Sirach was highly respected among the rabbis of antiquity, and citations can be found in rabbinical literature where it is quoted as Scripture.  Greek-speaking Jews in diaspora throughout the Roman Empire also received it as inspired.  Despite the fact that it was originally written in Hebrew, however, it was rejected from the rabbinic Jewish canon of Scripture, perhaps because it was considered to have been written too late, after the age of prophetic inspiration.  Nonetheless, within the Church, Sirach was received as canonical and was commonly quoted as Scripture by many of the Fathers, even if it was omitted from some early lists of the canon.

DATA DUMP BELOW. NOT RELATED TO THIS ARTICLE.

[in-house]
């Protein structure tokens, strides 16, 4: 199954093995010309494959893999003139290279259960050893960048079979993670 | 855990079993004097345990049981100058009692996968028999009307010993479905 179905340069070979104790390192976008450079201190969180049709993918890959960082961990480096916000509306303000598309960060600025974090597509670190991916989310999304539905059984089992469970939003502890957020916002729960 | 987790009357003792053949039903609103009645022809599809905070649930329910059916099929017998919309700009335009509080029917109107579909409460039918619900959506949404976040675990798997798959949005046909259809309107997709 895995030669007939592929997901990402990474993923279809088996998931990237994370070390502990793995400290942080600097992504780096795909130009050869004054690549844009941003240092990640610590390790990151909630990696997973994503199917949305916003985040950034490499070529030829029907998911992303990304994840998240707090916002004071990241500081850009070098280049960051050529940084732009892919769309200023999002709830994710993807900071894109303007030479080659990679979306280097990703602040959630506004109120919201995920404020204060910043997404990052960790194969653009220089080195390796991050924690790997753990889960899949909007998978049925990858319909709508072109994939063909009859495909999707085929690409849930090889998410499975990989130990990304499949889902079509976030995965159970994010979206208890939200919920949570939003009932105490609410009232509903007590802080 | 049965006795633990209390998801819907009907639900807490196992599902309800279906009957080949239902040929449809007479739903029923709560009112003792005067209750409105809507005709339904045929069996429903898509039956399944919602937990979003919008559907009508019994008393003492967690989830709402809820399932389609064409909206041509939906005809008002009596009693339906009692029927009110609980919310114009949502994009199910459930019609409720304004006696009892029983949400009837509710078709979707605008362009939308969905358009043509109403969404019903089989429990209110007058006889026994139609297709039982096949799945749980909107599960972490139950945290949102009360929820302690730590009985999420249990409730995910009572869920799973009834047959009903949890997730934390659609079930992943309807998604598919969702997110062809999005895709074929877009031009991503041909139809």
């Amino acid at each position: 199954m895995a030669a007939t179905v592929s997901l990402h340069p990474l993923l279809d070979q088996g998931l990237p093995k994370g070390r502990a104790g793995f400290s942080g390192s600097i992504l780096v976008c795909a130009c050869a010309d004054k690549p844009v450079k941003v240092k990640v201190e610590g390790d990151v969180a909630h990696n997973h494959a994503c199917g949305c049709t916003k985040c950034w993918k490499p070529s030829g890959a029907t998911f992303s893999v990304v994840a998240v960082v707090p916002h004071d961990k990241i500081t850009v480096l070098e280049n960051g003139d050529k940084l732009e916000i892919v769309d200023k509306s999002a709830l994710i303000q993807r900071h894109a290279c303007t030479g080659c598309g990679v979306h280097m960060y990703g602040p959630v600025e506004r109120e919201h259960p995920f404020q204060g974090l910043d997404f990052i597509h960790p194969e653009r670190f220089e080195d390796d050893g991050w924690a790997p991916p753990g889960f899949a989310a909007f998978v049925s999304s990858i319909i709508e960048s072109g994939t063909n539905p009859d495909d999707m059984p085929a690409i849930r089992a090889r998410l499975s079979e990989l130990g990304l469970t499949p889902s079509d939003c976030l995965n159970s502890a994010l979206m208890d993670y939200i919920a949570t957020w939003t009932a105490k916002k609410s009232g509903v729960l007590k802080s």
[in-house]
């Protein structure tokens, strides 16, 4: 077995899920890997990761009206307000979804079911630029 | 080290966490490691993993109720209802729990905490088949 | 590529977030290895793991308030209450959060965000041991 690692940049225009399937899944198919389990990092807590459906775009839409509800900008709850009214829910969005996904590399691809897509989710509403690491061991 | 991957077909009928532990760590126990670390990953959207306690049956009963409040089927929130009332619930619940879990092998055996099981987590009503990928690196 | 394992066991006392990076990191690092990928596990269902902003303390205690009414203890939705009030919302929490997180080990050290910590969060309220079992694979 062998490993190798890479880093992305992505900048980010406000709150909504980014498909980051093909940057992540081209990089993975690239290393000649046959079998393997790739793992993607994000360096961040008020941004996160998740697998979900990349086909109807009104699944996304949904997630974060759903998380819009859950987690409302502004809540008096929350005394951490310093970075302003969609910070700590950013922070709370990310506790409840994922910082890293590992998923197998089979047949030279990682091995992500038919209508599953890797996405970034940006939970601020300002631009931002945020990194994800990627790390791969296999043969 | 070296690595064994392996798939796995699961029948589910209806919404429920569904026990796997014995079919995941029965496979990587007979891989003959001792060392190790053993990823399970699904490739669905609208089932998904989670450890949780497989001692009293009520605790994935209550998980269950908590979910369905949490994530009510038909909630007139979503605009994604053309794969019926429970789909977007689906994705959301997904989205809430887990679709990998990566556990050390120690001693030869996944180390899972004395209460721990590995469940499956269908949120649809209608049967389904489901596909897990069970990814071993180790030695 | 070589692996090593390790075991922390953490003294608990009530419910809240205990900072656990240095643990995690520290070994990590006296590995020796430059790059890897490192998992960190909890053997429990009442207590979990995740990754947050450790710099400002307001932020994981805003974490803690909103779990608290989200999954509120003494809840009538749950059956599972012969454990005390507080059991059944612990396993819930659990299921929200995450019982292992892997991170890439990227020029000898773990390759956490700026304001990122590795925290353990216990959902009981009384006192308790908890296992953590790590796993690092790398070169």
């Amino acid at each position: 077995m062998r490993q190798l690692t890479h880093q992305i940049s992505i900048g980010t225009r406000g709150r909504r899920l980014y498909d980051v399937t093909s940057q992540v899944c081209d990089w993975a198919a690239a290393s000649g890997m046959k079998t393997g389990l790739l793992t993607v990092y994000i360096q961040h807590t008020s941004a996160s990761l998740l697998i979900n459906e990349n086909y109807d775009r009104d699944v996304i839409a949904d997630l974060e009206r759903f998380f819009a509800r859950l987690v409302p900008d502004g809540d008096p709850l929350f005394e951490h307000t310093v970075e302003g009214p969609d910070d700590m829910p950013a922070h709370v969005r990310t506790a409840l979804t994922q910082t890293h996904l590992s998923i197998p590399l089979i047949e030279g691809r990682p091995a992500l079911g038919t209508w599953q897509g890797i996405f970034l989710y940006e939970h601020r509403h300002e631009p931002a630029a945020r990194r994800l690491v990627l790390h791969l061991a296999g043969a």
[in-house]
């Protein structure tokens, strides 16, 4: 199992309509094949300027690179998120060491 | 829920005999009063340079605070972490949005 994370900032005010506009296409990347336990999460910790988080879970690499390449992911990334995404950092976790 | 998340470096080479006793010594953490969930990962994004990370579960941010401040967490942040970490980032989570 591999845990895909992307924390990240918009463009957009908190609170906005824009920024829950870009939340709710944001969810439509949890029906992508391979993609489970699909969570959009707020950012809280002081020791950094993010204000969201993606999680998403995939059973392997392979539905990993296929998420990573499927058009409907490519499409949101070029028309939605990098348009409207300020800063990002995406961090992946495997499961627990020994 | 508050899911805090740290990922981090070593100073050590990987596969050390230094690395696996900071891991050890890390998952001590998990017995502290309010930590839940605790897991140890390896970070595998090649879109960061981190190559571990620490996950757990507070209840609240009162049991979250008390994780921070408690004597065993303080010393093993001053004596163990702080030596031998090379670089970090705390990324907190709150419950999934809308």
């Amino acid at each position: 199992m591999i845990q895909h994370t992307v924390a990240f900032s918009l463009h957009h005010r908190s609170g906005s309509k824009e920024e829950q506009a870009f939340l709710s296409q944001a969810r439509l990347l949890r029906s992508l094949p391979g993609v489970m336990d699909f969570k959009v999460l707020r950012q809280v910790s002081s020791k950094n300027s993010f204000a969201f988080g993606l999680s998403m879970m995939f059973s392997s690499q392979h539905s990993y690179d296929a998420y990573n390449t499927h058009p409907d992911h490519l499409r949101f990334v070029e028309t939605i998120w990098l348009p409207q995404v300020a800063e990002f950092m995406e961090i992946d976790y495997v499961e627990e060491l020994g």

There are many striking similarities between Our Lord’s teaching and the proverbs of Sirach.  In today’s reading, Sirach emphasizes human free will, and the fact that salvation can be obtained by following the commandments of God.  God’s commandments are not meant to be burdensome restrictions, but rather helpful instructions and guidance into how to live well in this world and in the next.  Lying, cheating, stealing, committing adultery—and any other violation of a commandment that there may be—are practices that ruin our lives and the lives of those around us over time.